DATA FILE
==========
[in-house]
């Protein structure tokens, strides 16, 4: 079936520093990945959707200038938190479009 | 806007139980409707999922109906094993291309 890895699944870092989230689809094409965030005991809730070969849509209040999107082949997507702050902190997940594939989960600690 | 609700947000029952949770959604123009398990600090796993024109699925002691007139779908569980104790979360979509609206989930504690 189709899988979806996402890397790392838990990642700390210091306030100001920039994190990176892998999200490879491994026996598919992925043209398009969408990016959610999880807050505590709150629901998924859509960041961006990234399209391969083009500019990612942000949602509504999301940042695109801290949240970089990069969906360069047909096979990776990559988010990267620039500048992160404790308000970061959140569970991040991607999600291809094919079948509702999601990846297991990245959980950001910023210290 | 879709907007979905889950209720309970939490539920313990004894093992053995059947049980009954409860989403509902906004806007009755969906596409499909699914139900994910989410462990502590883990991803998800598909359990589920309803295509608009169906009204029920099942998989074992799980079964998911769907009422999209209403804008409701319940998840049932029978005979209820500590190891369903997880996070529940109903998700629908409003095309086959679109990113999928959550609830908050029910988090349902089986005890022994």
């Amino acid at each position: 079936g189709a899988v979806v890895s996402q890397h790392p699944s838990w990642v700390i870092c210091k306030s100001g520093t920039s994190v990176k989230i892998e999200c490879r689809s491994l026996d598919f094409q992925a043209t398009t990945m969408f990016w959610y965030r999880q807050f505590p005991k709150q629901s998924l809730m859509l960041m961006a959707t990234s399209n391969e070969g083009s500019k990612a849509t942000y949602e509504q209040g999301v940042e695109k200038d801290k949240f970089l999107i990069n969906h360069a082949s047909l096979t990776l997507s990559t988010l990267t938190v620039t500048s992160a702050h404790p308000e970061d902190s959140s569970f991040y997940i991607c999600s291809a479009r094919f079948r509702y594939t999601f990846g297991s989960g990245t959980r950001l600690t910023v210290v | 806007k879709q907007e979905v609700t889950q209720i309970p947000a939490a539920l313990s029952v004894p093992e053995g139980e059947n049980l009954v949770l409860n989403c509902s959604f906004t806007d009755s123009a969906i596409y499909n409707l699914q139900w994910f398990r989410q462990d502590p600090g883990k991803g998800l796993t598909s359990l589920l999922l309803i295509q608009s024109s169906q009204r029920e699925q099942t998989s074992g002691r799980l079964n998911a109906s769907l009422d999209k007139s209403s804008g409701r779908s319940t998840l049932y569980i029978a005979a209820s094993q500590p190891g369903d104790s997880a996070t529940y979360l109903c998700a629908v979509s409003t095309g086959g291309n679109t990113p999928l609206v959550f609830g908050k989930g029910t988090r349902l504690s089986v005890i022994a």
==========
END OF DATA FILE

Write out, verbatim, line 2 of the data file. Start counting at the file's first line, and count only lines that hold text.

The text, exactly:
């Protein structure tokens, strides 16, 4: 079936520093990945959707200038938190479009 | 806007139980409707999922109906094993291309 890895699944870092989230689809094409965030005991809730070969849509209040999107082949997507702050902190997940594939989960600690 | 609700947000029952949770959604123009398990600090796993024109699925002691007139779908569980104790979360979509609206989930504690 189709899988979806996402890397790392838990990642700390210091306030100001920039994190990176892998999200490879491994026996598919992925043209398009969408990016959610999880807050505590709150629901998924859509960041961006990234399209391969083009500019990612942000949602509504999301940042695109801290949240970089990069969906360069047909096979990776990559988010990267620039500048992160404790308000970061959140569970991040991607999600291809094919079948509702999601990846297991990245959980950001910023210290 | 879709907007979905889950209720309970939490539920313990004894093992053995059947049980009954409860989403509902906004806007009755969906596409499909699914139900994910989410462990502590883990991803998800598909359990589920309803295509608009169906009204029920099942998989074992799980079964998911769907009422999209209403804008409701319940998840049932029978005979209820500590190891369903997880996070529940109903998700629908409003095309086959679109990113999928959550609830908050029910988090349902089986005890022994």